What is the algorithm Facebook uses to assign the suggested connections for each user? Do they look familiar? Do we already know them? Should we? How and why do we have access to them? These are all questions Andy Herod will be undertaking in his new series Sorry I made it Weird: Portraits of People You May Know. Nationally known as a printmaker and multidisciplinary artist and musician, Herod is unpacking the cultural zeitgeist of social media with this work, attempting to tackle the unseen narratives which tether us through the internet, following a thread through social media, out of the computer screen, and in to our homes.
"Local artist Lydia See is in the process of a progressive installation that will take place over the next several months, including a range of weavings using natural fibers and textiles. Her work is both approachable and relatable, a grounding force of evolving beauty."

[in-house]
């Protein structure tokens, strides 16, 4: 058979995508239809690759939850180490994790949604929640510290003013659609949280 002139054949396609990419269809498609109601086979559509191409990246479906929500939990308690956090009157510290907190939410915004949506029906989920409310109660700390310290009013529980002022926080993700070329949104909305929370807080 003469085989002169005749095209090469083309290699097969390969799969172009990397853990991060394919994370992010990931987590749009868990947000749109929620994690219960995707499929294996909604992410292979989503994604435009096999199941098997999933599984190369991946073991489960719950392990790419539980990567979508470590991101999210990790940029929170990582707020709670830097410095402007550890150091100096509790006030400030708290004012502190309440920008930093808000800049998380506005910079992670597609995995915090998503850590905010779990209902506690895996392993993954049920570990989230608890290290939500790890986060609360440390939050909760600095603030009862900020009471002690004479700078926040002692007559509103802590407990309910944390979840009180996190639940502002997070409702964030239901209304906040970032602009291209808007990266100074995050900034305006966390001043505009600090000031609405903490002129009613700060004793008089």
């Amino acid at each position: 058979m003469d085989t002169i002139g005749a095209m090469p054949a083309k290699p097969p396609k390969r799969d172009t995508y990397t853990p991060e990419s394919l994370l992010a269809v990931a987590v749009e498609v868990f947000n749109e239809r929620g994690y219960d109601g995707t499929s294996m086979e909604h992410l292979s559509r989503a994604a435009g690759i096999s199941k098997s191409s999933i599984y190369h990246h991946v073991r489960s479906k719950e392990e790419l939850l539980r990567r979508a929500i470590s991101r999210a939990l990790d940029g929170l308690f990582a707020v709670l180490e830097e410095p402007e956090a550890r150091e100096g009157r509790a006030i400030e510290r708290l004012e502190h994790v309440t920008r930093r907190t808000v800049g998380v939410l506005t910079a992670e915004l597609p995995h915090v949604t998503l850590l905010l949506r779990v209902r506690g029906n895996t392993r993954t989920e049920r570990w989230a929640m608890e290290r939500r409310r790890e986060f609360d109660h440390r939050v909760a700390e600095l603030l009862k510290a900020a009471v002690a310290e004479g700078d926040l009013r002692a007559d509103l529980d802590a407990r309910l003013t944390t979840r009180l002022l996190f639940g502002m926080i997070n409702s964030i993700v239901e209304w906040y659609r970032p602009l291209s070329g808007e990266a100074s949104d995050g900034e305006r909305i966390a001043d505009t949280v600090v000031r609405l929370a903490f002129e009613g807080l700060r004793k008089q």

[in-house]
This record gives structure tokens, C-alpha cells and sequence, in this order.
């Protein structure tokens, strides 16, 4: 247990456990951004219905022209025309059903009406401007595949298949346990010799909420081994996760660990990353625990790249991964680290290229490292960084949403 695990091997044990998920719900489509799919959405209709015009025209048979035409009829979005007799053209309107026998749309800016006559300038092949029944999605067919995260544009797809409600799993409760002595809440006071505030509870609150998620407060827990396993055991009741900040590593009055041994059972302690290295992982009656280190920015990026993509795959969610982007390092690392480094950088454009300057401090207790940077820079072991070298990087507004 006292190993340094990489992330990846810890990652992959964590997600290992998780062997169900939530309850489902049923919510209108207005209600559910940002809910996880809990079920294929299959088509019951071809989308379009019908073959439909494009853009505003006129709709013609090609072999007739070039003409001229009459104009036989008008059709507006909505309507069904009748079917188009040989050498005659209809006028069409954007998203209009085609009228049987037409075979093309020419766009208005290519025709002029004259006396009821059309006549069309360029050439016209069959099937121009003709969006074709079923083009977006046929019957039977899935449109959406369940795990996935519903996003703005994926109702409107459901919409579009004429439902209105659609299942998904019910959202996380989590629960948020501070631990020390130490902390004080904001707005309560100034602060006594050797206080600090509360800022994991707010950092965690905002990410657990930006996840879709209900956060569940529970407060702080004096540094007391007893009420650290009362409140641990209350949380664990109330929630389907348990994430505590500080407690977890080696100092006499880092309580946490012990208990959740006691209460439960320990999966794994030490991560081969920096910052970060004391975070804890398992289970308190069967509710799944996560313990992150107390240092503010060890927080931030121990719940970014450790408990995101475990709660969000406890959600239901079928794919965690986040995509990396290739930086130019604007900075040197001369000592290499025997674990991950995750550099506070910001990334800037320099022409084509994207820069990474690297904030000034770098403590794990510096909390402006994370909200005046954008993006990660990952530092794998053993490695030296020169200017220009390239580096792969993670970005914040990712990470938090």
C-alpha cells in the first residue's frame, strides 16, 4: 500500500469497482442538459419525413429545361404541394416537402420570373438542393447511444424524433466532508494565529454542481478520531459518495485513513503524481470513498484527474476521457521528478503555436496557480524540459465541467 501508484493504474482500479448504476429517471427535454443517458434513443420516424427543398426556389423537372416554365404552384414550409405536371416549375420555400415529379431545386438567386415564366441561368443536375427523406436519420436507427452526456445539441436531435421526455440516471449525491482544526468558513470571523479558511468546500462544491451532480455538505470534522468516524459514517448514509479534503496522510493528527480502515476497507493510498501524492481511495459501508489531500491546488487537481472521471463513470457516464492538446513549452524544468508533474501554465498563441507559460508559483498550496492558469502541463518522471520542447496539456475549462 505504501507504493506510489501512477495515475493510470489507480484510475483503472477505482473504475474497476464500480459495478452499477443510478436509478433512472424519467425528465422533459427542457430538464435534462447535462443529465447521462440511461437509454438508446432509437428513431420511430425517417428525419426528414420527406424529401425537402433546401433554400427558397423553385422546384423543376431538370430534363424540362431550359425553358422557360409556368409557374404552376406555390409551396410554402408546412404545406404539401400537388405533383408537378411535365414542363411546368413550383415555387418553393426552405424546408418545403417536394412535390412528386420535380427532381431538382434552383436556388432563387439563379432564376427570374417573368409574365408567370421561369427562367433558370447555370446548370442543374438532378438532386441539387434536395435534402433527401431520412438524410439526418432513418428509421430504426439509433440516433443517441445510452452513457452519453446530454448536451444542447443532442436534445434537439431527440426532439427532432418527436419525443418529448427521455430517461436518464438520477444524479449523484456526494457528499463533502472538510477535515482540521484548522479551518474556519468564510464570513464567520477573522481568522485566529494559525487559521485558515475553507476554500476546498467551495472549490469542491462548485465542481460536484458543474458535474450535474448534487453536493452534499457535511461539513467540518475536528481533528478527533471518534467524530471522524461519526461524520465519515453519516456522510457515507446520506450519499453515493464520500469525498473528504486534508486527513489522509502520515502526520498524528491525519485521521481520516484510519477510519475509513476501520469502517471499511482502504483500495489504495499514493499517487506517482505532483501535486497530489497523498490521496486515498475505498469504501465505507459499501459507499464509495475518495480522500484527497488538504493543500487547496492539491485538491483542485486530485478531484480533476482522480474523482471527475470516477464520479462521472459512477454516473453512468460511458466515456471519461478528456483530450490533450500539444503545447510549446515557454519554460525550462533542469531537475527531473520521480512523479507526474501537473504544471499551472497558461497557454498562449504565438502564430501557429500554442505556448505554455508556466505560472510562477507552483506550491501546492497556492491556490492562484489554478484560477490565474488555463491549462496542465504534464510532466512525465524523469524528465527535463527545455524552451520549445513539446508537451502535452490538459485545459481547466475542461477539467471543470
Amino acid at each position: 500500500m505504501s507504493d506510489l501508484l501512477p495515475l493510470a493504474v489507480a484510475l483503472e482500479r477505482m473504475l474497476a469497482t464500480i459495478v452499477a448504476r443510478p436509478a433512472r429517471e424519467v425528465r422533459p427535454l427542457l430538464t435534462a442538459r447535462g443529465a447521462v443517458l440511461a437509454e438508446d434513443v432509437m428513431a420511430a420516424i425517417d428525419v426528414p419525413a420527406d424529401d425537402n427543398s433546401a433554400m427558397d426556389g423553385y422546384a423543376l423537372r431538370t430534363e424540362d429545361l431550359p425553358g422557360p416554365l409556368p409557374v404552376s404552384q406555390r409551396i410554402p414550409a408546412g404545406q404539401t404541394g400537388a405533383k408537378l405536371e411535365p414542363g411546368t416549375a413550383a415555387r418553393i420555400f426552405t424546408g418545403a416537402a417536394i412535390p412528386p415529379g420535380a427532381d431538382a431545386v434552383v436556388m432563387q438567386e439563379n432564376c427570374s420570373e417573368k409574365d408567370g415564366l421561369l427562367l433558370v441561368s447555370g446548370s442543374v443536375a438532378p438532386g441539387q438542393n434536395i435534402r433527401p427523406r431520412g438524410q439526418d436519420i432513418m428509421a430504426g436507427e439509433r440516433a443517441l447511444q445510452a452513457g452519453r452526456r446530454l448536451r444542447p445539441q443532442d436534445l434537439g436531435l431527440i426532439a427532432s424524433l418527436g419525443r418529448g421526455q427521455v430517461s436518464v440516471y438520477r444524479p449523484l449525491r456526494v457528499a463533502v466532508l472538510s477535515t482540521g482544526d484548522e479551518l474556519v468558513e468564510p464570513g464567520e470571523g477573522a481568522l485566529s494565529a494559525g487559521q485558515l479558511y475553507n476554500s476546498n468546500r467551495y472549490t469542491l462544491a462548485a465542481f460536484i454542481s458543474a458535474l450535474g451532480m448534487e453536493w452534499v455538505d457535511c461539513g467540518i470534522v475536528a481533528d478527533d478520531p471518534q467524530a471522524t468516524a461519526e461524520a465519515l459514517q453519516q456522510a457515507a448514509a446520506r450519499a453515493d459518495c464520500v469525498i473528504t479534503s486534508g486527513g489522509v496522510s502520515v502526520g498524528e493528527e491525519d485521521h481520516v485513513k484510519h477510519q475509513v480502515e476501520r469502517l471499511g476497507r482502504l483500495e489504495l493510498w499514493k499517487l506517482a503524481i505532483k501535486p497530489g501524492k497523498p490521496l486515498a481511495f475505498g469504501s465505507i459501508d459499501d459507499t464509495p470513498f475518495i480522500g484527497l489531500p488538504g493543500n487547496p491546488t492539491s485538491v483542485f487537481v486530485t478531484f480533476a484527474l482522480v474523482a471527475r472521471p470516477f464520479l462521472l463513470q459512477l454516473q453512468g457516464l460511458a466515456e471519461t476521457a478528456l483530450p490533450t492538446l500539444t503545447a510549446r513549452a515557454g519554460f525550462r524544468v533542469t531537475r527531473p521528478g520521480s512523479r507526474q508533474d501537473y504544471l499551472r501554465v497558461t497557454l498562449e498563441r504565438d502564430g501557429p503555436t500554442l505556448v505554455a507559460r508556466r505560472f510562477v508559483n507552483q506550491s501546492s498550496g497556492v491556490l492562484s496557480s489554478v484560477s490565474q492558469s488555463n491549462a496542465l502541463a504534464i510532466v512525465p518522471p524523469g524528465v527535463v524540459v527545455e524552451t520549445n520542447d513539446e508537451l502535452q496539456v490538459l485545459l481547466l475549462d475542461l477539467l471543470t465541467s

Rilke lived for the true understanding of of human nature. "I lived for others while life lasted; now, after death, / I have not perished, but in cold marble I live for myself / as if in death-spasms for the first time bitten into the fruit of life" (Mitchell 553) and seemed to revel in his place as a vehicle for this dialog. Unfortunately, as he died so young in life, his words were only translated in life by a Polish translator, who died before the common era of English translators. It is, then, the responsibility of each translator to represent Rilke to the best of their academic ability, while entertaining that Rilke was a lover of human nature, and possibly anticipated the ongoing dialog regarding the meaning of his work. As he was so preoccupied with the meaning of life, it would probably please him to know that translators have argued over his intent. In reading the Elegies, then, it is important to remember that each translation carries varying weight with regard to particular subject matter.